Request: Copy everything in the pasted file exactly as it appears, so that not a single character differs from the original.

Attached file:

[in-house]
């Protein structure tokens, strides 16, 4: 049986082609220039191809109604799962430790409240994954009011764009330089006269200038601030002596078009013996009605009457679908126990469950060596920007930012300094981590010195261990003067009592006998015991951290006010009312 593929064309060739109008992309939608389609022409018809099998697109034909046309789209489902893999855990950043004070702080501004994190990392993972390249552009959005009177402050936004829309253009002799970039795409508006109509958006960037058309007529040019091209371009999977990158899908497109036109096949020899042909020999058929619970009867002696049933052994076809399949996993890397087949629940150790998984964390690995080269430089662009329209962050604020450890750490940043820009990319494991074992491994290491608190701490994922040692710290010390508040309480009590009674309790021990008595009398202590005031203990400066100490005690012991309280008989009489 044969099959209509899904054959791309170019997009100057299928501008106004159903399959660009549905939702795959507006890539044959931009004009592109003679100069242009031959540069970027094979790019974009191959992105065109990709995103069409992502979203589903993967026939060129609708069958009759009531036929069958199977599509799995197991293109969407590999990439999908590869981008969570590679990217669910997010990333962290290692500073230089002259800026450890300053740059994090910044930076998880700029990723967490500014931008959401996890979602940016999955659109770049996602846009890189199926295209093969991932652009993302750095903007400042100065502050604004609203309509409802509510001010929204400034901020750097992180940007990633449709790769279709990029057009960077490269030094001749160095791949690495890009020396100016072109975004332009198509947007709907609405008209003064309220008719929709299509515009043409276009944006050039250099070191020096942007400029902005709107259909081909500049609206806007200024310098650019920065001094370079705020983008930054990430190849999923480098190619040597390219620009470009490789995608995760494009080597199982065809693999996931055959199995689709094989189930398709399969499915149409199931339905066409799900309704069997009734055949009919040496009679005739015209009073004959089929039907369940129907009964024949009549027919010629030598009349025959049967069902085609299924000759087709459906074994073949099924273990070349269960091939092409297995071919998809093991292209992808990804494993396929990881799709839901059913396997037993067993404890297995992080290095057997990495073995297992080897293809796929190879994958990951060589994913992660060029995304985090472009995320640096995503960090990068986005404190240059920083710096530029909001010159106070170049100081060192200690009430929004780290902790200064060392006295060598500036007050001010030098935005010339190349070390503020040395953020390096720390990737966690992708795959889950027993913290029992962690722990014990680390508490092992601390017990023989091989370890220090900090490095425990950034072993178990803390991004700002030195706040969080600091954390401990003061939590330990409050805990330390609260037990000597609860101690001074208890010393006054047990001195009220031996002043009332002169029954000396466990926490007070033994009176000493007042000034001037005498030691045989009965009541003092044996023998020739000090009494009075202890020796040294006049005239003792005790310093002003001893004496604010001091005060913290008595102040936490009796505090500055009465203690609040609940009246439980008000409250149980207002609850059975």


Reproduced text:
[in-house]
């Protein structure tokens, strides 16, 4: 049986082609220039191809109604799962430790409240994954009011764009330089006269200038601030002596078009013996009605009457679908126990469950060596920007930012300094981590010195261990003067009592006998015991951290006010009312 593929064309060739109008992309939608389609022409018809099998697109034909046309789209489902893999855990950043004070702080501004994190990392993972390249552009959005009177402050936004829309253009002799970039795409508006109509958006960037058309007529040019091209371009999977990158899908497109036109096949020899042909020999058929619970009867002696049933052994076809399949996993890397087949629940150790998984964390690995080269430089662009329209962050604020450890750490940043820009990319494991074992491994290491608190701490994922040692710290010390508040309480009590009674309790021990008595009398202590005031203990400066100490005690012991309280008989009489 044969099959209509899904054959791309170019997009100057299928501008106004159903399959660009549905939702795959507006890539044959931009004009592109003679100069242009031959540069970027094979790019974009191959992105065109990709995103069409992502979203589903993967026939060129609708069958009759009531036929069958199977599509799995197991293109969407590999990439999908590869981008969570590679990217669910997010990333962290290692500073230089002259800026450890300053740059994090910044930076998880700029990723967490500014931008959401996890979602940016999955659109770049996602846009890189199926295209093969991932652009993302750095903007400042100065502050604004609203309509409802509510001010929204400034901020750097992180940007990633449709790769279709990029057009960077490269030094001749160095791949690495890009020396100016072109975004332009198509947007709907609405008209003064309220008719929709299509515009043409276009944006050039250099070191020096942007400029902005709107259909081909500049609206806007200024310098650019920065001094370079705020983008930054990430190849999923480098190619040597390219620009470009490789995608995760494009080597199982065809693999996931055959199995689709094989189930398709399969499915149409199931339905066409799900309704069997009734055949009919040496009679005739015209009073004959089929039907369940129907009964024949009549027919010629030598009349025959049967069902085609299924000759087709459906074994073949099924273990070349269960091939092409297995071919998809093991292209992808990804494993396929990881799709839901059913396997037993067993404890297995992080290095057997990495073995297992080897293809796929190879994958990951060589994913992660060029995304985090472009995320640096995503960090990068986005404190240059920083710096530029909001010159106070170049100081060192200690009430929004780290902790200064060392006295060598500036007050001010030098935005010339190349070390503020040395953020390096720390990737966690992708795959889950027993913290029992962690722990014990680390508490092992601390017990023989091989370890220090900090490095425990950034072993178990803390991004700002030195706040969080600091954390401990003061939590330990409050805990330390609260037990000597609860101690001074208890010393006054047990001195009220031996002043009332002169029954000396466990926490007070033994009176000493007042000034001037005498030691045989009965009541003092044996023998020739000090009494009075202890020796040294006049005239003792005790310093002003001893004496604010001091005060913290008595102040936490009796505090500055009465203690609040609940009246439980008000409250149980207002609850059975």